Bangladesh stands to gain immensely from the integration of its market with the fastest growing economies of China, India and Association of Southeast Asian Nations (ASEAN). A recent Asian Development Bank (ADB) report says Bangladesh’s real income gains will be 6.9% of the Gross Domestic Product (GDP) and export will grow by 86% after the transport connectivity between South and Southeast Asia is fully improved. According to ADB’s estimate, Bangladesh will have to spend $ 14.268 billion to up grade its roads, railway networks, ports and energy infrastructure for economic integration.

Bangladesh needs international technical and financial assistance to develop its transport infrastructure. In major developments, the ADB has agreed to invest $ 505 million for railway link and the World Bank has expressed its willingness to provide $ 1 billion towards infrastructure development between Bangladesh, Bhutan, Nepal and India. Reports suggest that the country is also set to receive $ 5.9 billion during 2016-18 for its infrastructure projects.

The up gradation of cross-border connectivity is likely to enhance Bangladesh’s exports to Myanmar and India, especially North East. Reports say Bangladesh will earn Tk 3,120 crore annually from duty free trade once the economic corridor becomes fully operational. This can further be increased to Tk 5,500 crore. Experts maintain that among the four member nations, Bangladesh may emerge as the second profit making country from the BCIM after India. Civil Aviation Minister Rashed Khan Menon has said that the BCIM is set to play a big role in Bangladesh’s economic development by increasing the country’s market access and promoting social development through connectivity along the corridor.

Bangladesh has an added advantage of exporting its products in the markets of China and India in terms of price. Bangladeshi goods are expected to well in these markets as the country’s labour cost is much lower than China and India. Moreover, Bangladesh’s access to the markets of two rising powers China and India could transform the country into a centre of foreign direct investment (FDI). While China is keen to invest in a number of key sectors, including energy, power, agriculture, industry and transport; India can invest in areas such as electrical machinery and equipment, vegetable, agro processing, automobiles and textiles.

Bangladesh could gain from the BCIM in other fields too. Electricity-starved Bangladesh will hugely benefit from the power cooperation plans incorporated in the BCIM agenda. The country could procure power from Nepal, Bhutan and India’s Sikkim by constructing additional transmission lines. It may also consider importing power from neighbouring Myanmar’s proposed hydropower plant in Rakhine state.

Furthermore, the BCIM tourism circle scheme is likely to add impetus to Bangladesh’s economy. With the improvement of cross-border connectivity, visitors from India and China could make Bangladesh as their tourist destination particularly in places like Sunderbans and Cox’s Bazar. The development of tourism sector in Bangladesh will significantly contribute towards generating revenue and jobs for local youths. Thus, looking from all perspectives, it appears that the BCIM initiative has the potential of taking Bangladesh’s economy to a new height. Commerce Minister Tofael Ahmed is of the opinion that the BCIM-EC would help implement the AL government’s development goal of making Bangladesh a middle income country by 2021.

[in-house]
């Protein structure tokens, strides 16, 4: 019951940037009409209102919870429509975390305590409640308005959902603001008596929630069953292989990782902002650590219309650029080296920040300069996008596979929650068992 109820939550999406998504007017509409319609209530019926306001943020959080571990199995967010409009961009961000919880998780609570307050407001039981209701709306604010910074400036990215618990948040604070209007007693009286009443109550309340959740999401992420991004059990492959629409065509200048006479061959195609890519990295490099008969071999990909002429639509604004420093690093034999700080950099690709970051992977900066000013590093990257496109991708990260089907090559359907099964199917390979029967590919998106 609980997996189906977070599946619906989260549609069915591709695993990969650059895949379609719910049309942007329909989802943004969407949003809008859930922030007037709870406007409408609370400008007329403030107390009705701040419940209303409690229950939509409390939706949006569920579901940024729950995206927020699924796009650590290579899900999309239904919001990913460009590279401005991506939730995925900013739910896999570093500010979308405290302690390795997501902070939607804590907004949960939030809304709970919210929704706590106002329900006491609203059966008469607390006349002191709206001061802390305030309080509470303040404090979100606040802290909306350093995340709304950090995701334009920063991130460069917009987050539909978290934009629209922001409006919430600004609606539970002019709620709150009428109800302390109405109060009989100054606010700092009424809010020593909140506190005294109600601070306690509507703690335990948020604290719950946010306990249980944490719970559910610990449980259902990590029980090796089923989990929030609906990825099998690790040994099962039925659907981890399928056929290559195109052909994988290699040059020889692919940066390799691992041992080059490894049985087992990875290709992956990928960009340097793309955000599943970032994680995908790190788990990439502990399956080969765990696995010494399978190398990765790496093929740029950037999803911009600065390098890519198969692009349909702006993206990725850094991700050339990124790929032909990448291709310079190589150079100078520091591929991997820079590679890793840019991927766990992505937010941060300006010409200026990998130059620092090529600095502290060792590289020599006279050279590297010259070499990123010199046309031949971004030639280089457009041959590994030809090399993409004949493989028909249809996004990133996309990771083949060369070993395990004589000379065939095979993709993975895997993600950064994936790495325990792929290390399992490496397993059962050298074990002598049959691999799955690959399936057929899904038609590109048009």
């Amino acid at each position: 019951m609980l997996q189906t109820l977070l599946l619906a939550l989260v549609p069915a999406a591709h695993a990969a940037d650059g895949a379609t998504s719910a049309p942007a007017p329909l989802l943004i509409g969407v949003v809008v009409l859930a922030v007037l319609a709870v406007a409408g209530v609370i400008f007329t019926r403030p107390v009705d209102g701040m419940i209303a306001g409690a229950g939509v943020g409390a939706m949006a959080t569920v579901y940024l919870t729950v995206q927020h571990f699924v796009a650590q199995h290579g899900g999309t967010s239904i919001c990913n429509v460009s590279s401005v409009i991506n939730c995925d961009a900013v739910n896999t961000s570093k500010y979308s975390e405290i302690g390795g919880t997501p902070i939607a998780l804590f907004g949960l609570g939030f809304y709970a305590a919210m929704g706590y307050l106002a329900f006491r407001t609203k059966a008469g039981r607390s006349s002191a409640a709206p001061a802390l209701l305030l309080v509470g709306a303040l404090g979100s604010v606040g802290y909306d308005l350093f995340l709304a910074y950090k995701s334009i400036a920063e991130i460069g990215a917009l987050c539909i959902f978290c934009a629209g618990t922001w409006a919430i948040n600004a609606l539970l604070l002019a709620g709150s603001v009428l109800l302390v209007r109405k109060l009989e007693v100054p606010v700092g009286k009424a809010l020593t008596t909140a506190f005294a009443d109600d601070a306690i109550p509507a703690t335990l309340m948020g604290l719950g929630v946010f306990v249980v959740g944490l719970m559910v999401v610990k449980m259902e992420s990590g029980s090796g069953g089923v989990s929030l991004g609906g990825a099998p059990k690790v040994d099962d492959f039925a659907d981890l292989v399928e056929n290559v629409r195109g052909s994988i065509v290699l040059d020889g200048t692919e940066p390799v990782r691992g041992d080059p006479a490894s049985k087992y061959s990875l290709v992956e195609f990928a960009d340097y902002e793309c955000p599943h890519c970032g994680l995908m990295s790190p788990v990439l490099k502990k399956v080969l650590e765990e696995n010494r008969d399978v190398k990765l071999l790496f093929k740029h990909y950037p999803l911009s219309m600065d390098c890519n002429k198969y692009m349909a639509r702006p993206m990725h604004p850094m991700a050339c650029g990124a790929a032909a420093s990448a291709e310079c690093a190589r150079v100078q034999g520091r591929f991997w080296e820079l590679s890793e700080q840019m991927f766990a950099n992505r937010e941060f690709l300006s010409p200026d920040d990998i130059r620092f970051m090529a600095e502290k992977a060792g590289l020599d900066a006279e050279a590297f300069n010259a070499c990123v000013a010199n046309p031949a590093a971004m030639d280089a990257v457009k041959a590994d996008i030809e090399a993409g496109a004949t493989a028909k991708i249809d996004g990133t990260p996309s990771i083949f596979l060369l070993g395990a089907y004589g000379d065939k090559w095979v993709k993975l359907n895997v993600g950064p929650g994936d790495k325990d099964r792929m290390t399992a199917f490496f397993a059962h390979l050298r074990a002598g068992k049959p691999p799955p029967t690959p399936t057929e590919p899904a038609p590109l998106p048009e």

Bangladesh is currently the chairman of the BCIM Business Forum and the country’s business and industry leaders have shown a great deal of interest for expanding their business in the BCIM region. The International Chamber of Commerce-Bangladesh (ICCB) said the country’s geographical location between three key regions of Asia—South, Southeast and East, provides it a unique opportunity to gain from cross-border movement of goods and services, and investment flows. In order to make Bangladesh a regional hub of trade, transit and connectivity, the ICCB urged the country’s policy makers to address three issues—development of a deep sea port, greater energy cooperation with Bhutan, Nepal, India and Myanmar, and establishment of more economic or industrial zones.

Disheartened by the slow progress of South Asian Association for Regional Cooperation (SAARC) and South Asia Free Trade Area (SAFTA), Bangladesh is presently looking towards east to promote its trade and economic interests. This new policy thrust is aimed at integrating Bangladesh with the thriving economies of ASEAN and East Asia. Bangladesh’s foreign policy makers seek to diversify the country’s economic relations. Dhaka considers greater regional cooperation key to stability and prosperity in the future. Active participation in regional forum like BCIM is a step in that direction.

Rupak Bhattacharjeeis an independent political analyst based in New Delhi.